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Are there TOO Many Cultural Centers?

The TAUBMAN MUSEUM OF ART in Roanoke, Virginia, USA, one of the Case Studies of the Set in Stone Report. 
Architects: Randall Stout Architects, Inc.; Associate Architects: Rodriguez Ripley Maddux Motley Architects.
The TAUBMAN MUSEUM OF ART in Roanoke, Virginia, USA, one of the Case Studies of the Set in Stone Report. Architects: Randall Stout Architects, Inc.; Associate Architects: Rodriguez Ripley Maddux Motley Architects.

In a word, yes. While the Cultural Policy Center of the University of Chicago would never put it that way, that is essentially the conclusion of their “Set in Stone” Report, released today. The Report, a consolidation of 15 years of research involving over 800 building projects and 500 organizations, gathered hard evidence to find out: what influences a cultural building’s success or failure? The question is a relevant one: between 1994 and 2008 there has been a building boom of performing arts centers, museums, and theaters in the U.S., costing cities billions of dollars. And unfortunately, supply has outrun demand. The biggest problem the Report identifies is that cities and towns, many of which have recently experienced improved education/income and enthusiastically undertake these projects, often overestimate the actual need for these centers in their communities. Thus, when they run into financial difficulties (most do: over 80% of the projects surveyed ran over-budget, some up to 200%), the centers become economic drains rather than cultural boons. In other words: Just because you build it, it doesn’t mean they will come. So what does make for a successful Cultural Center? More after the break…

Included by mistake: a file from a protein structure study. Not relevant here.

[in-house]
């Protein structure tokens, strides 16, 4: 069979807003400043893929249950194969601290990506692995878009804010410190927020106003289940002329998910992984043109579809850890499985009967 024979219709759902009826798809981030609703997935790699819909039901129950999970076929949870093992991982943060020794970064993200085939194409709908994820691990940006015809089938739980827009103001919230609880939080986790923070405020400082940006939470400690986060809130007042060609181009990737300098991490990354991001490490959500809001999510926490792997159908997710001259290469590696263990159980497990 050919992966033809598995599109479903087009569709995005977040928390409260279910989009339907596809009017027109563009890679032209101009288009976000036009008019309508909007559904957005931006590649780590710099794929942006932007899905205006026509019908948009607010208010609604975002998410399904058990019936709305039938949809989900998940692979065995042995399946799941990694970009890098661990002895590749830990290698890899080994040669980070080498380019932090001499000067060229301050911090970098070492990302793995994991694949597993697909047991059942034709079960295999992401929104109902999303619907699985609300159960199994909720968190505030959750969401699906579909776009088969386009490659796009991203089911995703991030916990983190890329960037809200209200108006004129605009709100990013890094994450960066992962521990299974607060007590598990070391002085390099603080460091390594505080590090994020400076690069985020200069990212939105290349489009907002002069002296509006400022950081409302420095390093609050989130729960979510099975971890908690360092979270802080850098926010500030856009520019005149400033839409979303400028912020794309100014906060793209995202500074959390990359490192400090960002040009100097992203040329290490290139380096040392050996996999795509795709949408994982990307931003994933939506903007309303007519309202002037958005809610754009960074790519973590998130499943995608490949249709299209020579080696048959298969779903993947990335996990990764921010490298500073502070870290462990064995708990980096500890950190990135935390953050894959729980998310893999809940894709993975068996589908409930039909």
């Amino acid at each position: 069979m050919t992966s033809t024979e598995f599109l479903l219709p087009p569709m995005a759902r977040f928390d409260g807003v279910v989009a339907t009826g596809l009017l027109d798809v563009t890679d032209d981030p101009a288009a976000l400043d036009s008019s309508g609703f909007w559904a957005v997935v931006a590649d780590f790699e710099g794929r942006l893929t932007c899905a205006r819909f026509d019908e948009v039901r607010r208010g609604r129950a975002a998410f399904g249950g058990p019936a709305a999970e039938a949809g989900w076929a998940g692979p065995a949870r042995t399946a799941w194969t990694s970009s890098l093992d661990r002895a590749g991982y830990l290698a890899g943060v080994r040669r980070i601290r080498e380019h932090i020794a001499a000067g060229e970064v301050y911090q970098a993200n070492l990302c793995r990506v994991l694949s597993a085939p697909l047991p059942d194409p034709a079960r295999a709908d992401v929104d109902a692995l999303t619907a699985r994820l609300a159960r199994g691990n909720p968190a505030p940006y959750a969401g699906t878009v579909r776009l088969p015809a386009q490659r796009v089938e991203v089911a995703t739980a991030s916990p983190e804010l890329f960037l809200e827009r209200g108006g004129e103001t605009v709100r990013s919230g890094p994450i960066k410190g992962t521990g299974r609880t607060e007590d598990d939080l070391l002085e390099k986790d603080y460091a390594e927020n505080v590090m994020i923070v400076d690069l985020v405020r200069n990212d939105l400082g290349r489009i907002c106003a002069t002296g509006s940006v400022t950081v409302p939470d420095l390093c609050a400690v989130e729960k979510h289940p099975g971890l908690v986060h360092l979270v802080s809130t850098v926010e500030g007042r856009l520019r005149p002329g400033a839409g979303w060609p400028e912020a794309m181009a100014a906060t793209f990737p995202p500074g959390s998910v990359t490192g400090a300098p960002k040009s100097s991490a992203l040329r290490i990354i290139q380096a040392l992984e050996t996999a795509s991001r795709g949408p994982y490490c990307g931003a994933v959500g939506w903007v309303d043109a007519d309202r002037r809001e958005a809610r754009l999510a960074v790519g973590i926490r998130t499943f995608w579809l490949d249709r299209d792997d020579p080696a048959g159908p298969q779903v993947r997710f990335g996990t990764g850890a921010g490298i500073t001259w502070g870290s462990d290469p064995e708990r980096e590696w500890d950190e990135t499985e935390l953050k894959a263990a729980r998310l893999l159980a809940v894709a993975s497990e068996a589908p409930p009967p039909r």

Interesting Facts, as reported by the UChicago News Cities in the South had the greatest increase in cultural buildings. The region had lagged behind the rest of the country prior to the building boom — the Northeast and West had twice the number of cultural facilities per capita in 1990 than did the South. Increases in building were most common in communities with increases in personal income and in education among their residents; this was another reason why the South led in building expansions. Spending was also strong across the rest of the country from 1994 to 2008. The New York area led the country in cultural building ($1.6 billion), while the Los Angeles area saw an expansion of $950 million and the Chicago area saw spending of $870 million on arts-related projects. More than 80 percent of the projects studied ran over budget, some by as much as 200 percent. Smaller cities with fewer than 500,000 people were building as well, and many of these cities were building for the first time. On a per capita basis, nine of the top ten spenders on cultural projects were in smaller cities. Pittsfield, Mass., for example, with a population of 44,700, led the list with a per capita expenditure of $605 for six projects at a total cost of more than $81 million. More performing arts centers were built than any other kind of arts facility. Story via UChicago News and the Set in Stone Web Site, particularly the Quick Overview

The boom of cultural centers in the US from 1998 to 2004. Via the Set in Stone Report of the Cultural Policy Center at the University of Chicago.
The boom of cultural centers in the US from 1998 to 2004. Via the Set in Stone Report of the Cultural Policy Center at the University of Chicago.

Cite:Vanessa Quirk. "Are there TOO Many Cultural Centers? " 28 Jun 2012. ArchDaily. Accesed . <http://www.archdaily.com/249081/are-there-too-many-cultural-centers/>